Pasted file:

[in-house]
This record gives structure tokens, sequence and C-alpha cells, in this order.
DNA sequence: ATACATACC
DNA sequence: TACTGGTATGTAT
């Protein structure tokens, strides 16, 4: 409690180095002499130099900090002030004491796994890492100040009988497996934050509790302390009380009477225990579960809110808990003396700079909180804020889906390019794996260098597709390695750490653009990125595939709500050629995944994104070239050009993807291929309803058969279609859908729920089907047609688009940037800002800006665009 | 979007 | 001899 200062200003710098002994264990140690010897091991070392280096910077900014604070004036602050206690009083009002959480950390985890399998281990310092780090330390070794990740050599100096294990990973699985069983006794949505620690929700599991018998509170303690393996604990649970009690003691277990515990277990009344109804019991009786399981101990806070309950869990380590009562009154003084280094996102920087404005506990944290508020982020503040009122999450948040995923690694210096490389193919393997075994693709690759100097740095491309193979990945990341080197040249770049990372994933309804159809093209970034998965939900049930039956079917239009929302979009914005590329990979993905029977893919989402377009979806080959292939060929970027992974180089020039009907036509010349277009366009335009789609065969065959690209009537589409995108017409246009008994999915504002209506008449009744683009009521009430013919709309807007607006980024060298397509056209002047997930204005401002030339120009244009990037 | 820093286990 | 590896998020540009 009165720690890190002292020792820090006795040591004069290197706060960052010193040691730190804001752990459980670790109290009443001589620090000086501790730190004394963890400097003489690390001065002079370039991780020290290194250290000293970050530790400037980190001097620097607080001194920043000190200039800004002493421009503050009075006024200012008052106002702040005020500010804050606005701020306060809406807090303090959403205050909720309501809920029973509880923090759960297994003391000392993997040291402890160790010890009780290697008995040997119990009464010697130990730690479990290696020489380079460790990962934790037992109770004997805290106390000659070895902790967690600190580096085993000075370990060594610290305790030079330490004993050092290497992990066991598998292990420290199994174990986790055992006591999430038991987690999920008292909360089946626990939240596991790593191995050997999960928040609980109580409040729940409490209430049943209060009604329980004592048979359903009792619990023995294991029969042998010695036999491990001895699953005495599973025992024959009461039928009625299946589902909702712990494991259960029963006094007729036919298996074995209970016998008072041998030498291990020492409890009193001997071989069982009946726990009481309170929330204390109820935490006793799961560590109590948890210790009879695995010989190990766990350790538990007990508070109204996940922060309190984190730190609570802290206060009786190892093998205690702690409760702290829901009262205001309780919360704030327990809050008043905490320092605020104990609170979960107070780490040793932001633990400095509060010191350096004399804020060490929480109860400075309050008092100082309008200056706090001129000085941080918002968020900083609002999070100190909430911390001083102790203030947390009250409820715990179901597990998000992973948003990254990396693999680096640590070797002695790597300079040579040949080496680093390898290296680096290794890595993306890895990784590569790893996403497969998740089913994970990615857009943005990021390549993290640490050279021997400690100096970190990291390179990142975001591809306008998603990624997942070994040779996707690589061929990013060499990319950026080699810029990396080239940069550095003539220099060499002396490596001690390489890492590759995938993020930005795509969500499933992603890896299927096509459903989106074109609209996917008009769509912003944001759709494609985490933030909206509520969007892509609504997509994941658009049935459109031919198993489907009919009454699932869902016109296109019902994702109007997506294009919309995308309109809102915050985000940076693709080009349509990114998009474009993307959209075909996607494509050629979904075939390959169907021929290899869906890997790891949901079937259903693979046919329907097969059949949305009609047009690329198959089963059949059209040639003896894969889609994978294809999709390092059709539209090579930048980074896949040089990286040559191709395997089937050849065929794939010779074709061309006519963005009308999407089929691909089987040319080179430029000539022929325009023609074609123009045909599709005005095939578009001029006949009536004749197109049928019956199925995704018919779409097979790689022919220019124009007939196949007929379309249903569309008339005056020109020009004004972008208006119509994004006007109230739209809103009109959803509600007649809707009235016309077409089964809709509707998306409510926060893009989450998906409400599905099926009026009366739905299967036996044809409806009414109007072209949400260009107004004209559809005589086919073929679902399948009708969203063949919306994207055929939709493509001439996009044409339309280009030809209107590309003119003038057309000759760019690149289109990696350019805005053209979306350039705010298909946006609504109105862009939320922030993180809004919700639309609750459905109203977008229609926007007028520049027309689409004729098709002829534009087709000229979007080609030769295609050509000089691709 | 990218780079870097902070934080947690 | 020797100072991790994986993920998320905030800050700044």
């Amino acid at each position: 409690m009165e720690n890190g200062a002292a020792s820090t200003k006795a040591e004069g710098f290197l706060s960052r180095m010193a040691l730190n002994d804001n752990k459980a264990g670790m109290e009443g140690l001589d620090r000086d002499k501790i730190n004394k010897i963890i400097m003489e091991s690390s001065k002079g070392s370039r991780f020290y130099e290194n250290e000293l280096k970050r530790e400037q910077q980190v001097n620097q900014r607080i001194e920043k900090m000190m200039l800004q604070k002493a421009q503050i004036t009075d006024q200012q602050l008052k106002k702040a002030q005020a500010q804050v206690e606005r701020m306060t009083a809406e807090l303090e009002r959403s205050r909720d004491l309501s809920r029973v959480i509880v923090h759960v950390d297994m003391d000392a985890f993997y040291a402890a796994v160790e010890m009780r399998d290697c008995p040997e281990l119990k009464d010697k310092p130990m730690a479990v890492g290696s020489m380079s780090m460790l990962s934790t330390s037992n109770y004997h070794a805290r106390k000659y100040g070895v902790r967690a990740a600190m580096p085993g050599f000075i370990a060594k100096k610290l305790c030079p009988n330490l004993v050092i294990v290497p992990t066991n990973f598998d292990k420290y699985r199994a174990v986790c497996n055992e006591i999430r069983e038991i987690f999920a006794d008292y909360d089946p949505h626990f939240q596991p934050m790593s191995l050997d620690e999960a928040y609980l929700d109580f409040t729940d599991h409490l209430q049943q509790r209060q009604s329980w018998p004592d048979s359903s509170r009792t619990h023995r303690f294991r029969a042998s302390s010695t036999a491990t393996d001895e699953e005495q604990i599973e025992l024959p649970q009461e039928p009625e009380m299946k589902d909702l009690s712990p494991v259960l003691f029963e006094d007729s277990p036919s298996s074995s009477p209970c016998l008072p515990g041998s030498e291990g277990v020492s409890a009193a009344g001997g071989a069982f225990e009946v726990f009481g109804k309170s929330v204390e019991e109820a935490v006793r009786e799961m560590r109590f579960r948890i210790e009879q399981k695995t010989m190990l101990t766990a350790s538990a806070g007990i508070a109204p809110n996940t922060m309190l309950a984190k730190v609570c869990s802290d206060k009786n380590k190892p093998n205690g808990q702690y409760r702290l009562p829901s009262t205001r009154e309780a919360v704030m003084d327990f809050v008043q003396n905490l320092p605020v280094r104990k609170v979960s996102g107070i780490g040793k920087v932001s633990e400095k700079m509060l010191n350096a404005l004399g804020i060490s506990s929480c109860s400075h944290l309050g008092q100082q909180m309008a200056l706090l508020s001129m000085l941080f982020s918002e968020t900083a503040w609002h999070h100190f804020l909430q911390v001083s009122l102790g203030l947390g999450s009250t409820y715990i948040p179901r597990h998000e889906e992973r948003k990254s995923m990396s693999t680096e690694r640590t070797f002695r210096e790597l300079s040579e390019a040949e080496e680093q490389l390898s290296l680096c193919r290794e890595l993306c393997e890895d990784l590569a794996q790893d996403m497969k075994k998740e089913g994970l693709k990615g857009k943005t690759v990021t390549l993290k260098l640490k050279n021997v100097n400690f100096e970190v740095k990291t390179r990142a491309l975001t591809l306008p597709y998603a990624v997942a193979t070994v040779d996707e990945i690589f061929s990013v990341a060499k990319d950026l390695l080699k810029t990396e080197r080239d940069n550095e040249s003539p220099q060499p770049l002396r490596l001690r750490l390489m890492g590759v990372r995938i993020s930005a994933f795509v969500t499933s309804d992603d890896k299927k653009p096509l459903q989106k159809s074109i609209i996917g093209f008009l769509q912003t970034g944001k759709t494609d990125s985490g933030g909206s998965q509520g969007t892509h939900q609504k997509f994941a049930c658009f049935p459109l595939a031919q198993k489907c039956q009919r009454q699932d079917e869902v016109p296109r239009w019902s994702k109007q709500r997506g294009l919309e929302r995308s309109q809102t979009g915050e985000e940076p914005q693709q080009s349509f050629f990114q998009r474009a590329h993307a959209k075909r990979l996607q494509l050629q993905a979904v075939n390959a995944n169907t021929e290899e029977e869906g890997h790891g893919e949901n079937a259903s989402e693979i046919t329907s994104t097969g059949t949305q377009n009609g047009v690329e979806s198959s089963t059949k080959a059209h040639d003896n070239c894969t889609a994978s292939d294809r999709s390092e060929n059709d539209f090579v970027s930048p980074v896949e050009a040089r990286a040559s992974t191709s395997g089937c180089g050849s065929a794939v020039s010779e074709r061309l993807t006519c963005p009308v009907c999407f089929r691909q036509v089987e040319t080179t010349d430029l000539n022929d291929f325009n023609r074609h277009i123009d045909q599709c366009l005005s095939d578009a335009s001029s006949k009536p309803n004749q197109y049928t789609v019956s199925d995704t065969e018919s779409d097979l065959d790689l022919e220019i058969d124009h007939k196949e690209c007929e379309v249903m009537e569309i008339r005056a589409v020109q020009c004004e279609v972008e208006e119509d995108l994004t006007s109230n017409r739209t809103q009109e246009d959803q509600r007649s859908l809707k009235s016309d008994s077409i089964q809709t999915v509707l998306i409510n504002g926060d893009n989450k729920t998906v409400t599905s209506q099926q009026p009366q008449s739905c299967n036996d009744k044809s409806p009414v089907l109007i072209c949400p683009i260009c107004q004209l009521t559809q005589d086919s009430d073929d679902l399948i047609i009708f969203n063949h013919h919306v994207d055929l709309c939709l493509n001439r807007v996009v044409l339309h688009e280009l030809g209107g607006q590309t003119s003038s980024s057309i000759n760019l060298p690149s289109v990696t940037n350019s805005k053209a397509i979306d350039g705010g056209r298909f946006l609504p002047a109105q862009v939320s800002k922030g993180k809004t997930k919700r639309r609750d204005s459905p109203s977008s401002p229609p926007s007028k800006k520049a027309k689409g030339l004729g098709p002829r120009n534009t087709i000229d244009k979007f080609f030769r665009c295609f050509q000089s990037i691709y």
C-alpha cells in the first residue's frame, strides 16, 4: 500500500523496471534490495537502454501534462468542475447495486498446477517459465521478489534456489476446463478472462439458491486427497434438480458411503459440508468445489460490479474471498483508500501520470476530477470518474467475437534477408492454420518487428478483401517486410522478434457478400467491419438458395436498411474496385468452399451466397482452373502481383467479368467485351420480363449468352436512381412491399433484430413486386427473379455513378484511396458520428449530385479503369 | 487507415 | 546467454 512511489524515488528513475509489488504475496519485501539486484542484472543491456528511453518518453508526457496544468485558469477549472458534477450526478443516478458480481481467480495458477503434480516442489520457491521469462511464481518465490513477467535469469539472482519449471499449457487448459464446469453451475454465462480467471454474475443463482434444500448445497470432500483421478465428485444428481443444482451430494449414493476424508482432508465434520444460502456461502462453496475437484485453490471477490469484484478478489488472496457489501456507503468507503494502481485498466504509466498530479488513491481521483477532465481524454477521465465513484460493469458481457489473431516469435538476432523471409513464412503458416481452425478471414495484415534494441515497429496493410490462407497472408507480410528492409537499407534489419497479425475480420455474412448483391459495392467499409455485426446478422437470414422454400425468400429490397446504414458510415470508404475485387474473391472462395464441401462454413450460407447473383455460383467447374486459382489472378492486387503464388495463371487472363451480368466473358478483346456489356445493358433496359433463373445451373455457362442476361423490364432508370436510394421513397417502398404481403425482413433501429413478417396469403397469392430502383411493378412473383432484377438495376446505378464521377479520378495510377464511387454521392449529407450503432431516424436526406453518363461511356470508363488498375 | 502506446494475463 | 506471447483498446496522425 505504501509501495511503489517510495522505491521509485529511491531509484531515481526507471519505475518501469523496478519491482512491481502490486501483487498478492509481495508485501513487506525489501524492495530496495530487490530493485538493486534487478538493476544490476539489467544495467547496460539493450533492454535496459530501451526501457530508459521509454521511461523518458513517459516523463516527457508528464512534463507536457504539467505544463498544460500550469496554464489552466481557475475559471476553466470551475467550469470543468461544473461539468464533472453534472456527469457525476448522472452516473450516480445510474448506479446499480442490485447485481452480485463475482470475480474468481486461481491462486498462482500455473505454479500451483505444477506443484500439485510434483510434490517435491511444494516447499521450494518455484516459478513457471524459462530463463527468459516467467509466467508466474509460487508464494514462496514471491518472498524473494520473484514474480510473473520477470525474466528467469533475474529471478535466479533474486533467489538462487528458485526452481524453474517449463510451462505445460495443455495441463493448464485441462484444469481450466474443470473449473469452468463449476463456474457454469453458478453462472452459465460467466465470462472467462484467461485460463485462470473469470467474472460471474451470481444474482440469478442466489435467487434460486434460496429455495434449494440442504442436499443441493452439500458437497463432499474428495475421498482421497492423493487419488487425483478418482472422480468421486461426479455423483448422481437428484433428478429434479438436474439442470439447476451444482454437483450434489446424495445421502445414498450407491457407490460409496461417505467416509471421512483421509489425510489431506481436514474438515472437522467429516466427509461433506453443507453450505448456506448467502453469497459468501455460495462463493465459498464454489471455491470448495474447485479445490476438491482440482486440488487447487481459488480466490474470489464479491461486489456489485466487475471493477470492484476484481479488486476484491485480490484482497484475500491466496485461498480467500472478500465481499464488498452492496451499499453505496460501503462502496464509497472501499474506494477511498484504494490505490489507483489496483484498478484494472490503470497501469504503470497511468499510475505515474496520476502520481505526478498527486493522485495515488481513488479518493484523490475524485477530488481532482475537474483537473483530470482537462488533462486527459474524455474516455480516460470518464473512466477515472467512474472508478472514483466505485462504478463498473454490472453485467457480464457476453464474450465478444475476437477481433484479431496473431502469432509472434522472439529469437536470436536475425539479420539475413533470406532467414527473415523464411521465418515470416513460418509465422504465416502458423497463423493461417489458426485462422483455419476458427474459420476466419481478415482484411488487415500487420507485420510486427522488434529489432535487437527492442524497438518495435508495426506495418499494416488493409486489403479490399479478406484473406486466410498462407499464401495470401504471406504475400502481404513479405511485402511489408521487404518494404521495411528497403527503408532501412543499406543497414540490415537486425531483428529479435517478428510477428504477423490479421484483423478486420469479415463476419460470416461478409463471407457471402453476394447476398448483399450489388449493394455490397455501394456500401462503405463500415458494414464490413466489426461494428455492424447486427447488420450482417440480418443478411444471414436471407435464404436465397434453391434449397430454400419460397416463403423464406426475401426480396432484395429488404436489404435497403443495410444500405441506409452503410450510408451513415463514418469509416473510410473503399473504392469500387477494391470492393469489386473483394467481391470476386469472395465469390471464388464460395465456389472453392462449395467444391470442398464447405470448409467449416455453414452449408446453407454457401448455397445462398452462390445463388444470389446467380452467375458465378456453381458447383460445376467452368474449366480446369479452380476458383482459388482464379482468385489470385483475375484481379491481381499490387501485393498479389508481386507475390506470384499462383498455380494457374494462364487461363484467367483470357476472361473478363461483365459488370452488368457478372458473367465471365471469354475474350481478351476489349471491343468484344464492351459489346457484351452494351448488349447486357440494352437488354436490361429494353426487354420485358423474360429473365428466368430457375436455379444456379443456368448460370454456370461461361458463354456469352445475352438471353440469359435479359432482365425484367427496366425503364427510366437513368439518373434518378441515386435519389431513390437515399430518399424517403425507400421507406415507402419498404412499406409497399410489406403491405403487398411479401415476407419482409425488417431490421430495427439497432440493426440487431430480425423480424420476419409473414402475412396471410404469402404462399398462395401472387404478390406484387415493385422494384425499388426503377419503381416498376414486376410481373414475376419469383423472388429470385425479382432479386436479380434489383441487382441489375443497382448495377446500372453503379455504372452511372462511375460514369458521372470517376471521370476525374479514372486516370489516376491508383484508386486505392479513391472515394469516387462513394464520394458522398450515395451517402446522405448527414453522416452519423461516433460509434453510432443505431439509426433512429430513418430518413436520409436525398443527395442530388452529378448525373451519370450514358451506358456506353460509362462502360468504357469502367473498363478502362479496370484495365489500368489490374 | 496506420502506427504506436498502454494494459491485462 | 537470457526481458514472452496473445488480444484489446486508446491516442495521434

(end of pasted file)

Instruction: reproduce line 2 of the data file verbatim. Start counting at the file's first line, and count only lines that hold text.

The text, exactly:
This record gives structure tokens, sequence and C-alpha cells, in this order.